I liked Katy Perry when she first debuted. I’m a Hello Kitty and Sailor Moon aficionado. I liked Katy Perry’s girly style, lollipops, and teenage dream.
I became concerned over lyrics of “Last Friday Night,” which glorify blacking out as meaning a terrific night, especially because of the number of girls listening to her music and the impact this message could have on them. I pivotally lost respect for Katy Perry when I saw this video of a live performance (Sydney, Australia, October 2013) in which she jumps rope in platform heels for 17 seconds before the finale of “Roar,” the song whose lyrics unmistakably refer to the women’s liberation movement: I got the eye of the tiger, a fighter, dancing through the fire/’Cause I am a champion and you’re gonna hear me roar.

I love instances of women affirming their sexuality, but I do not like women being reduced to boobs, which is what I felt this performance did. Her fans loved it. You can hear them singing Roar along wildly in the video. As with the Grammys performance, we will disagree about the intentions of an artist and the quality of their art.

In an interview, Perry herself said, “I hate working out, but I love jumping rope. I think it’s because it’s like dancing; there’s a rhythm….I’m a really good rope jumper. I can double jump, I can cross, I can do all of it. I look like Rocky when I jump rope!’” (Mail Online, Oct. 28, 2013) Somewhere some women may have found her message empowering, an example of choice, free expression, or fitness. I did not.

Two years ago, Katy Perry’s “Ur so gay” made it on the radio, which Elena Rose of Starr King Unitarian Universalist seminary brought my attention to. See link for Katy’s explanation and performance on MTV Unplugged (June 2012). Somehow this song had skipped my radar. Maybe others were offended and the radio stations and DJ’s held back from playing it with the strength of other Katy Perry singles. It’s one thing to be disappointed that your crush likes the opposite gender and not you, but these lyrics are downright hateful to gender non-conforming people:

“I hope you hang yourself with your H&M scarf
While jacking off listening to Mozart
You bitch and moan about LA
Wishing you were in the rain reading Hemingway
You don’t eat meat
And drive electrical cars
You’re so indie rock it’s almost an art
You need SPF 45 just to stay alive

“You’re so gay and you don’t even like boys
No you don’t even like
No you don’t even like
No you don’t even like boys
You’re so gay and you don’t even like boys
No you don’t even like
No you don’t even like
No you don’t even like…

“You’re so sad maybe you should buy a happy meal
You’re so skinny you should really Super Size the deal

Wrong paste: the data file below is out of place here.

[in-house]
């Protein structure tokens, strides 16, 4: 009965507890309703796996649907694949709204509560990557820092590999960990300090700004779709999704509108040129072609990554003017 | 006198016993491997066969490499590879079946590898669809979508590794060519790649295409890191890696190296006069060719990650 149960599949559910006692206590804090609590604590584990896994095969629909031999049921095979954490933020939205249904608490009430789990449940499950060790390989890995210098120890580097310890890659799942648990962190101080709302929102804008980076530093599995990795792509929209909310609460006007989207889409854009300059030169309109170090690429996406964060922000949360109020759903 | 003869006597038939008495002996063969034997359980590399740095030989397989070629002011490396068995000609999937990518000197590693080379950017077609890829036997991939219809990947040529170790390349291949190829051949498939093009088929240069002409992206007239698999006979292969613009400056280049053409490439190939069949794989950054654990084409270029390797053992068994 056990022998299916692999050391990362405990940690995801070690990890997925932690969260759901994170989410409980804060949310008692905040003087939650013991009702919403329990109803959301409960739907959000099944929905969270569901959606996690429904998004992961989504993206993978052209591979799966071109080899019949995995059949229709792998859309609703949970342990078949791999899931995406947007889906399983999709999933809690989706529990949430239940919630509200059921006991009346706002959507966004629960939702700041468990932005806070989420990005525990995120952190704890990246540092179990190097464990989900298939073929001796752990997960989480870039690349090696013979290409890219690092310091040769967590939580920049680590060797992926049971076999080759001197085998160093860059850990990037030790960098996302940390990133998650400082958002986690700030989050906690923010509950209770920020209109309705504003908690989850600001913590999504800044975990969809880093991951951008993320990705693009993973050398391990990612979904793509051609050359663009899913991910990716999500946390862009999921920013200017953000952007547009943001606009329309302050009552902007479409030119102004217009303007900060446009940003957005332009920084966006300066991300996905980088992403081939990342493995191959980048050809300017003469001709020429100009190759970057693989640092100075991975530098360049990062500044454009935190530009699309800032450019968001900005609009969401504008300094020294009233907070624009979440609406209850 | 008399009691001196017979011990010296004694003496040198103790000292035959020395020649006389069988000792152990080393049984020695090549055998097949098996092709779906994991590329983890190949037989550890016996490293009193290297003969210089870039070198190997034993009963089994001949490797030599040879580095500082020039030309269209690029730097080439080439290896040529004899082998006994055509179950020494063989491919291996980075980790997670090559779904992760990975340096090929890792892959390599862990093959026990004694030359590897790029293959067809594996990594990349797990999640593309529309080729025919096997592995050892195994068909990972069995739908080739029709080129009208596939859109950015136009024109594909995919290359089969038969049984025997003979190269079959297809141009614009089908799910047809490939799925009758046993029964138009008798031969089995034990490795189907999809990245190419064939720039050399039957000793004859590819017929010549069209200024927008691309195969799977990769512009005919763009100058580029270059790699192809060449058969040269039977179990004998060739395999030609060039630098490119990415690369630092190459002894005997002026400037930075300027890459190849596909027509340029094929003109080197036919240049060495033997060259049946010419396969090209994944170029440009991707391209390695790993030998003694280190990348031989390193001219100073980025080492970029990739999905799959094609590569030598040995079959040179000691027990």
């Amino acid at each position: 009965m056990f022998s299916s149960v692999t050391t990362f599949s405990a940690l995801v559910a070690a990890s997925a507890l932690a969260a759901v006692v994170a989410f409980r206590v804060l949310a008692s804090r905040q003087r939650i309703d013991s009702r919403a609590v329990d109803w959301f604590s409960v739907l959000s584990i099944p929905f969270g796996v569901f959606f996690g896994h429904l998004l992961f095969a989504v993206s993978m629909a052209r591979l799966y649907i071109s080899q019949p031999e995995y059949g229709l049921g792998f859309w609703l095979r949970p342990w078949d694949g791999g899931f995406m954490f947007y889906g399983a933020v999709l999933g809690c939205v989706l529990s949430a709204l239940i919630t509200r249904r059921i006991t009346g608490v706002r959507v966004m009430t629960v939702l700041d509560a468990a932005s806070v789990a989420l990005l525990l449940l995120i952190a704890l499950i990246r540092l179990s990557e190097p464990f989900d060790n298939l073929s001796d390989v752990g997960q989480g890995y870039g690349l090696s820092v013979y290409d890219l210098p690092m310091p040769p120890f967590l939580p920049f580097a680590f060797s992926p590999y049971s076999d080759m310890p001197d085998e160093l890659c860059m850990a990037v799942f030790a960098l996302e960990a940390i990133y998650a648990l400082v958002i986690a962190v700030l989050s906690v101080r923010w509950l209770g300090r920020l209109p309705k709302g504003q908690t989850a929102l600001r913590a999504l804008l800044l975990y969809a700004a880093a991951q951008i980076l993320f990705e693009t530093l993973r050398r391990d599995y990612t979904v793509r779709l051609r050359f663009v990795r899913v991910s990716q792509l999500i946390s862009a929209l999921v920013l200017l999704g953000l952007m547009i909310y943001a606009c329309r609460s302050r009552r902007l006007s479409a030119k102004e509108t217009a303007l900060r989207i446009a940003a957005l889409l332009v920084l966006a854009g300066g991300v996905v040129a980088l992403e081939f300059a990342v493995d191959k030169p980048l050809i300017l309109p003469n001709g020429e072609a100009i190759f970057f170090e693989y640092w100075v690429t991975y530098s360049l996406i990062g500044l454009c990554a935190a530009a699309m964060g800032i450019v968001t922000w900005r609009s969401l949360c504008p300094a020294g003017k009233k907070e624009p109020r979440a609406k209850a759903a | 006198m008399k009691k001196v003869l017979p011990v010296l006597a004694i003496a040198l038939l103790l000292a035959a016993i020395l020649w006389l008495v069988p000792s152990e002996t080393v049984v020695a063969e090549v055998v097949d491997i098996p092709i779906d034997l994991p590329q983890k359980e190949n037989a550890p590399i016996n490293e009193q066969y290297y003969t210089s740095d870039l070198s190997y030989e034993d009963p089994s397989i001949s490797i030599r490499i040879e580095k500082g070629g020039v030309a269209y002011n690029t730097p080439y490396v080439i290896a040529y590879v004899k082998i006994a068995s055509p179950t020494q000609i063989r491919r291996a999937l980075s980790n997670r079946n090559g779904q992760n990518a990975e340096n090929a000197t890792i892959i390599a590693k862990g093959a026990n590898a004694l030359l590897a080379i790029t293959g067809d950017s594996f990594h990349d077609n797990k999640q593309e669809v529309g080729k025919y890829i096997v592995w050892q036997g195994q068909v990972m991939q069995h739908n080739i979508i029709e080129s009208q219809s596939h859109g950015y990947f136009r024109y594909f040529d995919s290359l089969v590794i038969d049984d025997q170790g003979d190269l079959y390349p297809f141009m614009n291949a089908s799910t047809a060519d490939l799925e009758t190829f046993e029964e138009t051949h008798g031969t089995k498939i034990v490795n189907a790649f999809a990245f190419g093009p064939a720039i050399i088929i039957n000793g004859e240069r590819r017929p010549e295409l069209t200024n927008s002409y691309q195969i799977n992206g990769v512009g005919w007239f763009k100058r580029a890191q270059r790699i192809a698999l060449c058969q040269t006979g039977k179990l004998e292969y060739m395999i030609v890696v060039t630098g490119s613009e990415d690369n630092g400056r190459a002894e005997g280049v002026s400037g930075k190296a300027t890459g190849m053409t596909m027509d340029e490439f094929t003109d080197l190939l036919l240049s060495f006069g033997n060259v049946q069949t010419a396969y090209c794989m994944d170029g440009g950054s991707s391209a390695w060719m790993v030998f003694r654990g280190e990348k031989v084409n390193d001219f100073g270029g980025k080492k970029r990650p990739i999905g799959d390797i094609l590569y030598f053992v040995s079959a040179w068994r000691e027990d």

Secretly you’re so amused
That nobody understands you
I’m so mean cause I cannot get you outta your head
I’m so angry cause you’d rather MySpace instead
I can’t believe I fell in love with someone that wears more makeup than…”

In conclusion, many Witches are upset about “Dark Horse” at the Grammys. I find other things by Katy Perry more offensive. I found her Grammys performance creative while others found it triggering of genocidal history. I observe with patience and curiosity what in the next year will emerge from behind Katy Perry’s curtain. I hope to Goddess she develops into a more mature performer because I really would like to see her succeed as an artist. I had high hopes when she emerged (though I always felt “I Kissed a Girl” was a rip-off of Jill Sobule without credit.) I believe Perry can use her power and fame more constructively than with lyrics like “Ur so gay,” and I pray she chooses to.

Many have said Katy was tipping her hat to the wildly popular series American Horror Story: Coven. I hope to hear at a future date from Crystal Blanton about this series, as I know she has been following!

Occasionally, I get such a flood of Pagan-related music news, that I’m obligated to round them all up in a special music-themed post! So open your ears, and let’s get to it!

IGG-MainIcon-D1-SQUAREPagan-friendly Canadian songstress Heather Dale has launched a new IndieGoGo campaign to fund an Arthurian-themed touring show, DVD, and educational youth program. Quote: “The CELTIC AVALON touring show. A big, gorgeous stage show that musically tells the legend of King Arthur… a story about finding hope & love in tough times. […] As we tour CELTIC AVALON from city to city, I want to offer a special YOUTH EDUCATIONAL PROGRAM to teachers & schools. Our show’s cast members perform a special youth-oriented concert (either in-school or in-theatre), and talk with students aged 9-14 about inner strength, anti-bullying, using your unique talents & skills, embracing differences, and defending others positively. We give teachers a printed resource kit that ties our concert to various curriculum goals.” The goal is an ambitious $40,000 dollars. The campaign launched on Monday, and as of this writing she’s raised over $1000 dollars of her goal. You can watch the pitch-video here.